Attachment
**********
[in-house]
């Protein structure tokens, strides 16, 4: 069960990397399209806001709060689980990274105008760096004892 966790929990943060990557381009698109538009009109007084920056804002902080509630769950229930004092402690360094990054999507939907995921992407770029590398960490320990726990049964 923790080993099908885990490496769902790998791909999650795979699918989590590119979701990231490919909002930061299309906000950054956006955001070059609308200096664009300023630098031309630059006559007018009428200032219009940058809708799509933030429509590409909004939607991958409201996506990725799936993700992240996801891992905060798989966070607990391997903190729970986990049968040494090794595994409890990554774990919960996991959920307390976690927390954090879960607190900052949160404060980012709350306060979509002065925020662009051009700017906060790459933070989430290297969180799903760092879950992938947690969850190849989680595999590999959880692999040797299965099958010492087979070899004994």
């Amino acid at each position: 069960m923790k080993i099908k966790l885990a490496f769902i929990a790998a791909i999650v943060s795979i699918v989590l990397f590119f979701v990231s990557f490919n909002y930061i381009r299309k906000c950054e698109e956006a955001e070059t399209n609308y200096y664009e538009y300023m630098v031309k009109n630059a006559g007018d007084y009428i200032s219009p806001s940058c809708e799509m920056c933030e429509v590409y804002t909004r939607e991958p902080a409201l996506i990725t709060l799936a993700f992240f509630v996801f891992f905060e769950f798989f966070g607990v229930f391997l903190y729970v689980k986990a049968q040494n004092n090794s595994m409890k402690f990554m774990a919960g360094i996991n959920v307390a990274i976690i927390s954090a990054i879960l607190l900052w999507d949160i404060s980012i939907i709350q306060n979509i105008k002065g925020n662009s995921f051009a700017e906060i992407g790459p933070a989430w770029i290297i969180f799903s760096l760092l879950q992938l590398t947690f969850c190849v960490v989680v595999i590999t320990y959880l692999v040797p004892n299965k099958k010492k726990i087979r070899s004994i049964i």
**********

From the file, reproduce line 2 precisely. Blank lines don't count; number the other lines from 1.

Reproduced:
């Protein structure tokens, strides 16, 4: 069960990397399209806001709060689980990274105008760096004892 966790929990943060990557381009698109538009009109007084920056804002902080509630769950229930004092402690360094990054999507939907995921992407770029590398960490320990726990049964 923790080993099908885990490496769902790998791909999650795979699918989590590119979701990231490919909002930061299309906000950054956006955001070059609308200096664009300023630098031309630059006559007018009428200032219009940058809708799509933030429509590409909004939607991958409201996506990725799936993700992240996801891992905060798989966070607990391997903190729970986990049968040494090794595994409890990554774990919960996991959920307390976690927390954090879960607190900052949160404060980012709350306060979509002065925020662009051009700017906060790459933070989430290297969180799903760092879950992938947690969850190849989680595999590999959880692999040797299965099958010492087979070899004994």